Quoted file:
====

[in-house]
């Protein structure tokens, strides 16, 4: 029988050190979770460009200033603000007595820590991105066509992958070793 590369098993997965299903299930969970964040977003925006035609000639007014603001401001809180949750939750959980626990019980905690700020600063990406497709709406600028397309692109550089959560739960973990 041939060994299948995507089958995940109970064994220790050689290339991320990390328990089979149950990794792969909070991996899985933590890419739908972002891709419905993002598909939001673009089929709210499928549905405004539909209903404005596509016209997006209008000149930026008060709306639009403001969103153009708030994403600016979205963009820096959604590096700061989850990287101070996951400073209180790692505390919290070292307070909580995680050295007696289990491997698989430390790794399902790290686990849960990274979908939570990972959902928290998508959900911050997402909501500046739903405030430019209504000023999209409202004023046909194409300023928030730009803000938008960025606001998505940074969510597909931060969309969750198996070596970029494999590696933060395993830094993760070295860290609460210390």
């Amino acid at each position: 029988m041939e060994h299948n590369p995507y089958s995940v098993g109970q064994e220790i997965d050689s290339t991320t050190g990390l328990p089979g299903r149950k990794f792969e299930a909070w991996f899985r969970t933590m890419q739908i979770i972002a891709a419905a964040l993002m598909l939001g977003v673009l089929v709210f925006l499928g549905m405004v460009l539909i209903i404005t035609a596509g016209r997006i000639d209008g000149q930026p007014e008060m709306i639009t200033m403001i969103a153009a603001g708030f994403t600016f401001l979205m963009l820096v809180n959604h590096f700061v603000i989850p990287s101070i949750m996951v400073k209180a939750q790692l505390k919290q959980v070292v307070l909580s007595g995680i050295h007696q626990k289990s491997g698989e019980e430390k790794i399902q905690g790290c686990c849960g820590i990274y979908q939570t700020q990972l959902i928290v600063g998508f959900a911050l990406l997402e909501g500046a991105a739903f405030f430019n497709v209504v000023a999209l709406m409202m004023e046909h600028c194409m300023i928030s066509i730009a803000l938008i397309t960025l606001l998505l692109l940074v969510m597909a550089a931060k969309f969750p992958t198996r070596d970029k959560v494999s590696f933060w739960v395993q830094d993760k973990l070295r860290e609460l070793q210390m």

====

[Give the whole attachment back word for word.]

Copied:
[in-house]
């Protein structure tokens, strides 16, 4: 029988050190979770460009200033603000007595820590991105066509992958070793 590369098993997965299903299930969970964040977003925006035609000639007014603001401001809180949750939750959980626990019980905690700020600063990406497709709406600028397309692109550089959560739960973990 041939060994299948995507089958995940109970064994220790050689290339991320990390328990089979149950990794792969909070991996899985933590890419739908972002891709419905993002598909939001673009089929709210499928549905405004539909209903404005596509016209997006209008000149930026008060709306639009403001969103153009708030994403600016979205963009820096959604590096700061989850990287101070996951400073209180790692505390919290070292307070909580995680050295007696289990491997698989430390790794399902790290686990849960990274979908939570990972959902928290998508959900911050997402909501500046739903405030430019209504000023999209409202004023046909194409300023928030730009803000938008960025606001998505940074969510597909931060969309969750198996070596970029494999590696933060395993830094993760070295860290609460210390």
């Amino acid at each position: 029988m041939e060994h299948n590369p995507y089958s995940v098993g109970q064994e220790i997965d050689s290339t991320t050190g990390l328990p089979g299903r149950k990794f792969e299930a909070w991996f899985r969970t933590m890419q739908i979770i972002a891709a419905a964040l993002m598909l939001g977003v673009l089929v709210f925006l499928g549905m405004v460009l539909i209903i404005t035609a596509g016209r997006i000639d209008g000149q930026p007014e008060m709306i639009t200033m403001i969103a153009a603001g708030f994403t600016f401001l979205m963009l820096v809180n959604h590096f700061v603000i989850p990287s101070i949750m996951v400073k209180a939750q790692l505390k919290q959980v070292v307070l909580s007595g995680i050295h007696q626990k289990s491997g698989e019980e430390k790794i399902q905690g790290c686990c849960g820590i990274y979908q939570t700020q990972l959902i928290v600063g998508f959900a911050l990406l997402e909501g500046a991105a739903f405030f430019n497709v209504v000023a999209l709406m409202m004023e046909h600028c194409m300023i928030s066509i730009a803000l938008i397309t960025l606001l998505l692109l940074v969510m597909a550089a931060k969309f969750p992958t198996r070596d970029k959560v494999s590696f933060w739960v395993q830094d993760k973990l070295r860290e609460l070793q210390m």